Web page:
Disable the Toggle Completion Mode in Visual Studio

When writing code in Visual Studio, the shortkey Ctrl+Alt+Space toggles the completion mode of IntelliSense in the Text Editor.
The completion mode can be manually changed by going to this menu in VS2012:
EDIT > IntelliSense > Toggle Completion Mode

However the shortkey can be annoying while coding, depending on your keyboard configuration and language.

To disable this shortkey command in Visual Studio 2012 follow these steps:

  • Go to TOOLS
  • Select Options…
  • Go to Environment > Keyboard
  • Below the Show commands containing: type the word completion and hit the TAB-key
  • The filtered listbox should now contain a command called Edit.ToggleCompletionMode
  • Select it and hit the button Remove
  • Click OK to close the Options form

visual studio 2012 keyboard command options

These steps are very similar to Visual Studio 2010.

Get information from Team Foundation Server (TFS) via C# code

This code shows you how you could interact with your team foundation server. In my case a TFS 2010.

Open a new console application in Visual Studio and add these references:

  • Microsoft.TeamFoundation.Client
  • Microsoft.TeamFoundation.VersionControl.Client
TeamFoundationServer tfs = new TeamFoundationServer("http://yourtfsserver:port/something");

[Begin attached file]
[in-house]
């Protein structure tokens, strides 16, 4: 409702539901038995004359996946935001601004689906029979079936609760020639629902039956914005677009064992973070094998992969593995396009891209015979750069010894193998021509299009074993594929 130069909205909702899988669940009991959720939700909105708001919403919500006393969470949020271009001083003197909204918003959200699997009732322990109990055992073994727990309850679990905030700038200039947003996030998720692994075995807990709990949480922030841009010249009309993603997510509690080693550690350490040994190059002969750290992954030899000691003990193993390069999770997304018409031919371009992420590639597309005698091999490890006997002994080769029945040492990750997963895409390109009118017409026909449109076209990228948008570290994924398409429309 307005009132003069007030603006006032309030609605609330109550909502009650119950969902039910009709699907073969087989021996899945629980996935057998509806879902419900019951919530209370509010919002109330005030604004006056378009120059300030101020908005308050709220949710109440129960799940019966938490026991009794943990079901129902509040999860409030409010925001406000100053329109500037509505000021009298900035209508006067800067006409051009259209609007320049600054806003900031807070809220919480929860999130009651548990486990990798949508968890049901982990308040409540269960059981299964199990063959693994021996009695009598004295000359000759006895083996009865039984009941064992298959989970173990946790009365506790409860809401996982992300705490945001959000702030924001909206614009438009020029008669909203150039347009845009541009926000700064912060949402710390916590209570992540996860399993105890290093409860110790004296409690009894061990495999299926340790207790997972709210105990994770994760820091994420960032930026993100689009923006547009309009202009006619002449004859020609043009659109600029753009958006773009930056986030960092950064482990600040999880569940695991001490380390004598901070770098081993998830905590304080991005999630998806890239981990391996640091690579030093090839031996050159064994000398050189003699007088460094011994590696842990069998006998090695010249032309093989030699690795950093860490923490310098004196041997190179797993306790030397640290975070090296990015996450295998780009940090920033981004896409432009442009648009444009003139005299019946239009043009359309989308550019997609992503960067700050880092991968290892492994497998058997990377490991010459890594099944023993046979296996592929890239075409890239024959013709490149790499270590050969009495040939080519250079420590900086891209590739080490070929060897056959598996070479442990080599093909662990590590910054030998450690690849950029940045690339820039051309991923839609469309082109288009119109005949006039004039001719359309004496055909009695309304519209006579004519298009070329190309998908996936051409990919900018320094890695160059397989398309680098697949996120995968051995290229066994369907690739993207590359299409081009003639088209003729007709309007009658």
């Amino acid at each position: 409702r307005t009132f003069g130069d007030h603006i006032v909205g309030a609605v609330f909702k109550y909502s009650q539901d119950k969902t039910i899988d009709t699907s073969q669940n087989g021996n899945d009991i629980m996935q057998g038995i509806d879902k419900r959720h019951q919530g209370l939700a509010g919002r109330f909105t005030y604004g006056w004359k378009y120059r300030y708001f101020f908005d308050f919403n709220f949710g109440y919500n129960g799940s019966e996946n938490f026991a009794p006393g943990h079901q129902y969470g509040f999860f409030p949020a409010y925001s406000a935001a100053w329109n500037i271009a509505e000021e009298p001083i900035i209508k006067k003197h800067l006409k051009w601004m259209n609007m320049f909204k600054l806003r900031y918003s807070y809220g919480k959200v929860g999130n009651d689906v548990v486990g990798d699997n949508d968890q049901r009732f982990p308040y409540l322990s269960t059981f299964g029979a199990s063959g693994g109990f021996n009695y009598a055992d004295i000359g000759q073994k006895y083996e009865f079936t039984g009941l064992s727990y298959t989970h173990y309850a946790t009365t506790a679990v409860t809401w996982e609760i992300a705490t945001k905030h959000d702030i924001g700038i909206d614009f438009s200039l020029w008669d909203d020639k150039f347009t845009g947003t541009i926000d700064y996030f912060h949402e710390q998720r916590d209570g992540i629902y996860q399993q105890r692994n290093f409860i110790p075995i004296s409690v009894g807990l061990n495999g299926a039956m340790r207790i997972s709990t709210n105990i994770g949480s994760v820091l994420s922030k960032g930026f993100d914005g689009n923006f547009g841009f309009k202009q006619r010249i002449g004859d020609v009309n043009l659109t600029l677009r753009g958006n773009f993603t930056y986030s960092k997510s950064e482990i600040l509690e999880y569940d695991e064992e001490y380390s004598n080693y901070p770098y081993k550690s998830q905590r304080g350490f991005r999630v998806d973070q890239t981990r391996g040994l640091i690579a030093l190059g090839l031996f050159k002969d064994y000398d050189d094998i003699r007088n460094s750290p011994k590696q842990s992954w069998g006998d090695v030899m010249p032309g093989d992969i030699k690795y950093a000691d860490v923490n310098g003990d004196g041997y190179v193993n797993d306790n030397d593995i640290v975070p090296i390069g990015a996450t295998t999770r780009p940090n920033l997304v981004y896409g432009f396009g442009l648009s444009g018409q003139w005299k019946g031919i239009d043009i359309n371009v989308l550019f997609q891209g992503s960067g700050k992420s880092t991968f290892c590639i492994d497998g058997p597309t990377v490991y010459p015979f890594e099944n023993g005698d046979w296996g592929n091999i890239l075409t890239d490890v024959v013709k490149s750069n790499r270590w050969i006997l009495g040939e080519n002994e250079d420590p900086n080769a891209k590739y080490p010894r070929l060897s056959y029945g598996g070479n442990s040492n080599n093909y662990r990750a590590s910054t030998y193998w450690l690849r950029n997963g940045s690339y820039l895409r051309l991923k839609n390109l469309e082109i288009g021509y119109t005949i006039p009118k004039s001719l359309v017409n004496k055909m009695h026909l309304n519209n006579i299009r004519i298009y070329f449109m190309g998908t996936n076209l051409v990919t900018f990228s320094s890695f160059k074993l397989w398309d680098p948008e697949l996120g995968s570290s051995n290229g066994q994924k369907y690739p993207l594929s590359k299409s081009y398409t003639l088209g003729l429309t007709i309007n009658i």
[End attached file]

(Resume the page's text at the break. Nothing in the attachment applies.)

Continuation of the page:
List<string> changedFiles = new List<string>();

VersionControlServer VCServer = (VersionControlServer)tfs.GetService<VersionControlServer>();

try
{
string path = @"C:\Users\<username>\Documents\Visual Studio 2010\Projects\just the path to your solution";
VersionSpec version = VersionSpec.Latest;
int deletionId = 0;
RecursionType recursion = RecursionType.Full;
string user = @"domain\yourusername";

foreach (Changeset item in VCServer.QueryHistory(path, version, deletionId, recursion, user, null, null, Int32.MaxValue, true, false, true))
{
  foreach (Change c in item.Changes)
  {
	// c.Item.ServerItem;
  }
}
}
catch { }

Happy coding ;)

BugAid for Visual Studio: Enhance your debugging experience

BugAid is an extension for Visual Studio that can help you whenever you debug C# code. Using our unique features you can debug faster than ever before and have more time for writing quality code!

P.S.: If you buy BugAid, I would appreciate it if you leave them a message that you got the news from this blog ;-)

[ link ]

Raise PropertyChanged events without using strings in Prism

While I was testing something with Prism4 + MEF, I found this interesting method overload to raise PropertyChanged events without having to use the string name of the property itself.
Because having a typo in such a string can be very painful. :)

Let’s say you have a ViewModel which derives from the NotificationObject. In the setter I’m using the ‘better’ way of raising that PropertyChanged event:

public class TestViewModel : NotificationObject
{
private string _Title;

public string Title
{
get { return _Title; }
set
{
if (value != _Title;)
{
_Title = value;
this.RaisePropertyChanged(() => this.Name);
}
}

}
}

instead of writing:

this.RaisePropertyChanged("Title");

If you have already your project full of RaisePropertyChanged methods with strings you can easily replace them in Visual Studio with Regular Expressions:

- [Ctrl]+[F]
- Select [Quick Replace]